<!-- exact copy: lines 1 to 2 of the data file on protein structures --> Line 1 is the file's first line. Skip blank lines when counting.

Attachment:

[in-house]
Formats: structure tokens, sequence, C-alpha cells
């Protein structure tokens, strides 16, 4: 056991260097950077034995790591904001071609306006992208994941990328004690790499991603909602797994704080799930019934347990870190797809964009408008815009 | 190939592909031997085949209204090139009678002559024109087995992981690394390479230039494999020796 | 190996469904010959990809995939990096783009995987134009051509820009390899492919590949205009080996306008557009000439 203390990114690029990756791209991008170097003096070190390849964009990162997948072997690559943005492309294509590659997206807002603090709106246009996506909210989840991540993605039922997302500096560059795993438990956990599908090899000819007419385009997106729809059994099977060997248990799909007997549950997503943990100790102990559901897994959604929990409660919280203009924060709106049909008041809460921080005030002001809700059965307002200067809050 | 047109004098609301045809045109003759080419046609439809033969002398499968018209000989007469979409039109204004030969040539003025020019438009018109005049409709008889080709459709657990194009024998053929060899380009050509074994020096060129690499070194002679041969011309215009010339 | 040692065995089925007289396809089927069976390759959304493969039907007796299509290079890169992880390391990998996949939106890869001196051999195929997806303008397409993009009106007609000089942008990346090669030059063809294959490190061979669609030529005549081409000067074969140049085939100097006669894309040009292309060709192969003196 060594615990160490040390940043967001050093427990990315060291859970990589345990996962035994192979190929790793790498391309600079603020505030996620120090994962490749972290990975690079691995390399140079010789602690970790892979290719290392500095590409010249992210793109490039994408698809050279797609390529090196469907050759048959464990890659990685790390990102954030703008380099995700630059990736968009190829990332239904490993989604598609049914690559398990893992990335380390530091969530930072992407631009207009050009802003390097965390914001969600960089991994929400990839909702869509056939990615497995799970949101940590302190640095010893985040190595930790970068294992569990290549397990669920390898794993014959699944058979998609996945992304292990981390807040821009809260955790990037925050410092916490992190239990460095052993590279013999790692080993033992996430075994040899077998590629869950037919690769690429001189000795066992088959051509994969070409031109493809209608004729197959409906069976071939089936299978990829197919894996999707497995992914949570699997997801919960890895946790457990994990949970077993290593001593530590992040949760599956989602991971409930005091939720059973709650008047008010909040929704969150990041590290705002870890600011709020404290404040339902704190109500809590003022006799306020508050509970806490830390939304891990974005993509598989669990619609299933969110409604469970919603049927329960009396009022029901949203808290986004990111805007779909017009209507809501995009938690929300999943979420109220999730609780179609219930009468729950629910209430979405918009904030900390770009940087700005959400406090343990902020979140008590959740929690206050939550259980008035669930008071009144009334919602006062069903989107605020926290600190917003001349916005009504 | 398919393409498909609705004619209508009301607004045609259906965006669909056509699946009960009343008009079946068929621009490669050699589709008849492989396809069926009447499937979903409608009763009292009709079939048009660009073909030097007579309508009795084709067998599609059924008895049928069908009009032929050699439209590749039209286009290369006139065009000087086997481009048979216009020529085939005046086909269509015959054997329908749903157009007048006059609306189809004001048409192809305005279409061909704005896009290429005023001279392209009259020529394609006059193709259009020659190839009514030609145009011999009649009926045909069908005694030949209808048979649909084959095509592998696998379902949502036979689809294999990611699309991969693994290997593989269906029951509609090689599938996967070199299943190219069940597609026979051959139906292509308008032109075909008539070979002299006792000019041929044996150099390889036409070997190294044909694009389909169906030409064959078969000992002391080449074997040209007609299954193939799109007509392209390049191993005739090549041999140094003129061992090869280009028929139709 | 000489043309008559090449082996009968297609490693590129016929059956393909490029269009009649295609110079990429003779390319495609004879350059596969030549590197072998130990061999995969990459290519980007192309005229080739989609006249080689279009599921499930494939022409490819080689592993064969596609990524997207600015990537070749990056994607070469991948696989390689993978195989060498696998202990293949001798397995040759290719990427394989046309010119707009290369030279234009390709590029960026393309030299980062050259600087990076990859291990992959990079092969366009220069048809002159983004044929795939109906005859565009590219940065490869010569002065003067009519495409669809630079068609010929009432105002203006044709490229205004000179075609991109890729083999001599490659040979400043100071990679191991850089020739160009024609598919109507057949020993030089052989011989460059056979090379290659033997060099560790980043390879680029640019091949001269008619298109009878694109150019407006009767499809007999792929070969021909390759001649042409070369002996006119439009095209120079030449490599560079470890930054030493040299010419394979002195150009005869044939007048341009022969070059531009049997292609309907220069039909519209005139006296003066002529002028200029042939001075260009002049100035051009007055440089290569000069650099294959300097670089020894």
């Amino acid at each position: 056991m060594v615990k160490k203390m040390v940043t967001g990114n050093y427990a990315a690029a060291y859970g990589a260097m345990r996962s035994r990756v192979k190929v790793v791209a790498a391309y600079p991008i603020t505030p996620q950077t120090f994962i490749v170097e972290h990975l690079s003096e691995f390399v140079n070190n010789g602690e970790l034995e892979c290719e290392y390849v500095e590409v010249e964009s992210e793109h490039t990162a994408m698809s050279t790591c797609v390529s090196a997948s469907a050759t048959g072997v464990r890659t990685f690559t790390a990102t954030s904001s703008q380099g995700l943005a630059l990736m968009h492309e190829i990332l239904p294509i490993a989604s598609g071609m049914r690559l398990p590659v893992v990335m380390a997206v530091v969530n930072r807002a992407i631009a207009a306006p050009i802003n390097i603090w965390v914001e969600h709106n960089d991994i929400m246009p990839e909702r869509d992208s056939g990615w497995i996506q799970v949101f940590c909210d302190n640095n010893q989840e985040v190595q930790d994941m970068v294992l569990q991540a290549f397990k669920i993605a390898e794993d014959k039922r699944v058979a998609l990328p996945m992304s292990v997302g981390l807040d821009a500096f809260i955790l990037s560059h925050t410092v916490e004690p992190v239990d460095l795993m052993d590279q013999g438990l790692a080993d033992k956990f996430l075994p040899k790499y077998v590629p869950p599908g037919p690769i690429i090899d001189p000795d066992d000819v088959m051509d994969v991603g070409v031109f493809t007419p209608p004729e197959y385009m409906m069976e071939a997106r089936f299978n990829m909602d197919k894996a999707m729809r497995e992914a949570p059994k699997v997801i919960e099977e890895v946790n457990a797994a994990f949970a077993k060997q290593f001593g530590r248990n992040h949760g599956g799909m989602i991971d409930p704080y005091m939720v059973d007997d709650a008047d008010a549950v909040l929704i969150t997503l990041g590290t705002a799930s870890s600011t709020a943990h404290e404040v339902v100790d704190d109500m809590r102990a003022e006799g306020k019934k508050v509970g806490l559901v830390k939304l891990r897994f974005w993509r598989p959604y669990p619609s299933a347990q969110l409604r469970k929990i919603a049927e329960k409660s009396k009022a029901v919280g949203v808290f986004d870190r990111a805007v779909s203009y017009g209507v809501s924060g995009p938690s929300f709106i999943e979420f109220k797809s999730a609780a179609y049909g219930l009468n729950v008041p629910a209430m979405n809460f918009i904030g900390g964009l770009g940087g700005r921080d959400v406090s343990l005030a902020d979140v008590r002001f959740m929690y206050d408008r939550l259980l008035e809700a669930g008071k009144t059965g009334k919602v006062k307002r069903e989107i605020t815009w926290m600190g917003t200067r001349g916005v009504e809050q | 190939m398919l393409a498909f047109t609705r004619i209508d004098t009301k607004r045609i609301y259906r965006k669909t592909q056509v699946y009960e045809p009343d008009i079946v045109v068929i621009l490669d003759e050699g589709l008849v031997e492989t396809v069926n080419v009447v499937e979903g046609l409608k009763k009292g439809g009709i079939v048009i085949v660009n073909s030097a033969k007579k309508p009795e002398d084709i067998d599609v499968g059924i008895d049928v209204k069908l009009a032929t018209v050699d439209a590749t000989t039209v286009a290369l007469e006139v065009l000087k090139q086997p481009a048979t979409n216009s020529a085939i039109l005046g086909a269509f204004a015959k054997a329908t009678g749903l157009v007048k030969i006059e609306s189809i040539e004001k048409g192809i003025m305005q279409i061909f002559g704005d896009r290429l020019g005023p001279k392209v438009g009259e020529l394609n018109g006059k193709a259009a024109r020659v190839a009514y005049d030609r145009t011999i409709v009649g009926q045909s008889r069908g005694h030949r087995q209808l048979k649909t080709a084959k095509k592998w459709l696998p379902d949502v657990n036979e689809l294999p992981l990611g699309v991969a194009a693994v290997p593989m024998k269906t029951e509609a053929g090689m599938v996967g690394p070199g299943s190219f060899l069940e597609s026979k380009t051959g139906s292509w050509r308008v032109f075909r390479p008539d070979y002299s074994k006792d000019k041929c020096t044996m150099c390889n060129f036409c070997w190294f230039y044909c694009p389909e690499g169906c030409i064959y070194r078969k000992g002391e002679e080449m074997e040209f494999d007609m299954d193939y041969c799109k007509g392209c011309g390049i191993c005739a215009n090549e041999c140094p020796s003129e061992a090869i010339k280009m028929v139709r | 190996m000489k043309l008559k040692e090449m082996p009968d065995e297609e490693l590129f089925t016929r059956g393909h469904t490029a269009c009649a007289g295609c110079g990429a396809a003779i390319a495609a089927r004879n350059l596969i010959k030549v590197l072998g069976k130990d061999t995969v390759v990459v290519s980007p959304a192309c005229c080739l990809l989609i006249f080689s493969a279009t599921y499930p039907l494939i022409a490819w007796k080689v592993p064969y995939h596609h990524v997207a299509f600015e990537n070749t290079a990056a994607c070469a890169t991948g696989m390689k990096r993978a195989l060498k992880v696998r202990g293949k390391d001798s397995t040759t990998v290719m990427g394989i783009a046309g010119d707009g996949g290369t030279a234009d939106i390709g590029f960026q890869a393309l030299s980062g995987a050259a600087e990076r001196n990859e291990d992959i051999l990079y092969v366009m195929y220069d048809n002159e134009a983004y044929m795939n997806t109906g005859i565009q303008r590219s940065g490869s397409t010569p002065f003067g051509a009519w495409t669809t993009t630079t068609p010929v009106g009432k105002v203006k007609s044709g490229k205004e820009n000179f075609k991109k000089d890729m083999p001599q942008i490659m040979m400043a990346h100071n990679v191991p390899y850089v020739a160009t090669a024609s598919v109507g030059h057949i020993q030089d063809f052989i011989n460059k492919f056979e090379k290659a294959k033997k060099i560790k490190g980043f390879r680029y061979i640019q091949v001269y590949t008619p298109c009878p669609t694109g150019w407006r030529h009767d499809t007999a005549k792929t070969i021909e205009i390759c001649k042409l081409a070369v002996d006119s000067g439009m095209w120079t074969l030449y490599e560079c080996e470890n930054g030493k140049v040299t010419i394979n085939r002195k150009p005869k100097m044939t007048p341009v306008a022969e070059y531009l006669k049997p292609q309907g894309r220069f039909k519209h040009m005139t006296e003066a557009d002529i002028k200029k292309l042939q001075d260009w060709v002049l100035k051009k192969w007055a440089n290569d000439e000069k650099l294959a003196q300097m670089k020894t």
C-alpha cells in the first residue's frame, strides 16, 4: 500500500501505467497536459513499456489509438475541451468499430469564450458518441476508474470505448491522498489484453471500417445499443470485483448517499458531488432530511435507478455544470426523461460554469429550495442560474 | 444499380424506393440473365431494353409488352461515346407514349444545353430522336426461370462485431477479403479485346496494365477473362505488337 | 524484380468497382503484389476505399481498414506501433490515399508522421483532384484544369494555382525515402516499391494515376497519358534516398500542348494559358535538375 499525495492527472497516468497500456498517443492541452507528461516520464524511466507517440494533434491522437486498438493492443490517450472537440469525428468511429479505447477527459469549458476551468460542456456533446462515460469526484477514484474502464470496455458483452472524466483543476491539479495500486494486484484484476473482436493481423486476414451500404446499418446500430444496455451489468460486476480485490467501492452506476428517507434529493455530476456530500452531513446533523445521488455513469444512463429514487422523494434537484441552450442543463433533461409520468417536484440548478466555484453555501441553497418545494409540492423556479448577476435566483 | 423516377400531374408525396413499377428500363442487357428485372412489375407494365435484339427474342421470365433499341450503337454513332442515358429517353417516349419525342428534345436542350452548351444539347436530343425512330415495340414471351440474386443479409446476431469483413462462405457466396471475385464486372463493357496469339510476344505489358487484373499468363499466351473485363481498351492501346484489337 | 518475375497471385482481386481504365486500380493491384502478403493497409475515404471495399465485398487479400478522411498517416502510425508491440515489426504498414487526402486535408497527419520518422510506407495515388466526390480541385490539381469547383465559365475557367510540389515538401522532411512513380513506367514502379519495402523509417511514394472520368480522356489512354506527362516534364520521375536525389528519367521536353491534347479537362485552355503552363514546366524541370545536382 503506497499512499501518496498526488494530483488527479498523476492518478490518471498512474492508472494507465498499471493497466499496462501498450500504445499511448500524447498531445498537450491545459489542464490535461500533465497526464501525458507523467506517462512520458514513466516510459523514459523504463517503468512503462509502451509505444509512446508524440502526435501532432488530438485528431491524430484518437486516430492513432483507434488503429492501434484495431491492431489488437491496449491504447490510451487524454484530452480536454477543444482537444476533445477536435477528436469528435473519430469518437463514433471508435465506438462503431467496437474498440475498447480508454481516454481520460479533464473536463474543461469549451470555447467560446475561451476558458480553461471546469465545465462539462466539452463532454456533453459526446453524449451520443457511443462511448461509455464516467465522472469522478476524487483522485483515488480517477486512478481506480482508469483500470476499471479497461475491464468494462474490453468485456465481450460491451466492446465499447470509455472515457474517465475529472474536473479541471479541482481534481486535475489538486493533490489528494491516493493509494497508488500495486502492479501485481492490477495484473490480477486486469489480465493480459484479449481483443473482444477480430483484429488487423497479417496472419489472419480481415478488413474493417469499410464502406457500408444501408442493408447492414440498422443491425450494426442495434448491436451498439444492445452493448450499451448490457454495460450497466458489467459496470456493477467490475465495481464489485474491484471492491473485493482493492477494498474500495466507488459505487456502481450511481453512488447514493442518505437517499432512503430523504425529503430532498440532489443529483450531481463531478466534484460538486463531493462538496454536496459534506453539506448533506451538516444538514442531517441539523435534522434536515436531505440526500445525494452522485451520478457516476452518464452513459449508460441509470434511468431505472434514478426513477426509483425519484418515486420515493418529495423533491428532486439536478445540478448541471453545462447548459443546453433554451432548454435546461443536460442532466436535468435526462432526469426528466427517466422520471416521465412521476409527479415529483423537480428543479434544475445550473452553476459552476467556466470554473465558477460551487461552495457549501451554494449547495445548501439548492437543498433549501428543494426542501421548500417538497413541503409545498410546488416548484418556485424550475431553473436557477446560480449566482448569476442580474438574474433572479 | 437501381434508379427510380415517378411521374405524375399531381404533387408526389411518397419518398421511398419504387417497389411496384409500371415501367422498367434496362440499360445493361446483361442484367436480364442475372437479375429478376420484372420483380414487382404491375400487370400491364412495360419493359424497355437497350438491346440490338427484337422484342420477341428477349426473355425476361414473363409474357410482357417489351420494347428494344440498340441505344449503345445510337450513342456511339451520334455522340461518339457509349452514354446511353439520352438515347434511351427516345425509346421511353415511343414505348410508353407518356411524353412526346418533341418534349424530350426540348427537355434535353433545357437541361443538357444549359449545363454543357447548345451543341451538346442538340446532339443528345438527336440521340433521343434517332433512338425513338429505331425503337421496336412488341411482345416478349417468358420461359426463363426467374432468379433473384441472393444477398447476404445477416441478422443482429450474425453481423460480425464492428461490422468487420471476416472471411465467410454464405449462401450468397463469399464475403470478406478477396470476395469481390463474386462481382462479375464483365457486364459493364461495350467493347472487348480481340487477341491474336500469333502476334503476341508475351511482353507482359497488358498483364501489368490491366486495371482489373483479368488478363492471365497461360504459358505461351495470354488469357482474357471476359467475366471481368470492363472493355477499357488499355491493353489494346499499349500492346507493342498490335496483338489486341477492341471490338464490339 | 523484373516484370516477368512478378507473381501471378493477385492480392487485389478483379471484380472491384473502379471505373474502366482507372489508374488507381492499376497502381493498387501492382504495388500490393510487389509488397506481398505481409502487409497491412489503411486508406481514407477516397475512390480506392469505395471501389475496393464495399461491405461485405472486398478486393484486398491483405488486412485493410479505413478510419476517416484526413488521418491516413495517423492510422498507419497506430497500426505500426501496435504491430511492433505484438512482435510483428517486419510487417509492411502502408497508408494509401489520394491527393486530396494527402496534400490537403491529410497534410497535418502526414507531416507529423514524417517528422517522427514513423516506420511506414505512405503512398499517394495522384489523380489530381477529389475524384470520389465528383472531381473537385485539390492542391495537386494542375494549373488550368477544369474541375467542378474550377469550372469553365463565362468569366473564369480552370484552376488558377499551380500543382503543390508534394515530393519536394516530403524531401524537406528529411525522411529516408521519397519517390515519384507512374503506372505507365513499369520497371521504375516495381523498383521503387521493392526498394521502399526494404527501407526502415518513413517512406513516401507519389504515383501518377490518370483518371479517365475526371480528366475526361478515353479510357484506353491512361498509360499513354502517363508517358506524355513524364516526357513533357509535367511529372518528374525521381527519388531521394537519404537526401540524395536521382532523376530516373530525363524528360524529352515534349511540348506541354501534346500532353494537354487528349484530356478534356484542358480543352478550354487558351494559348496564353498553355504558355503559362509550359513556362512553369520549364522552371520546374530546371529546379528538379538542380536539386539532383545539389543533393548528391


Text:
[in-house]
Formats: structure tokens, sequence, C-alpha cells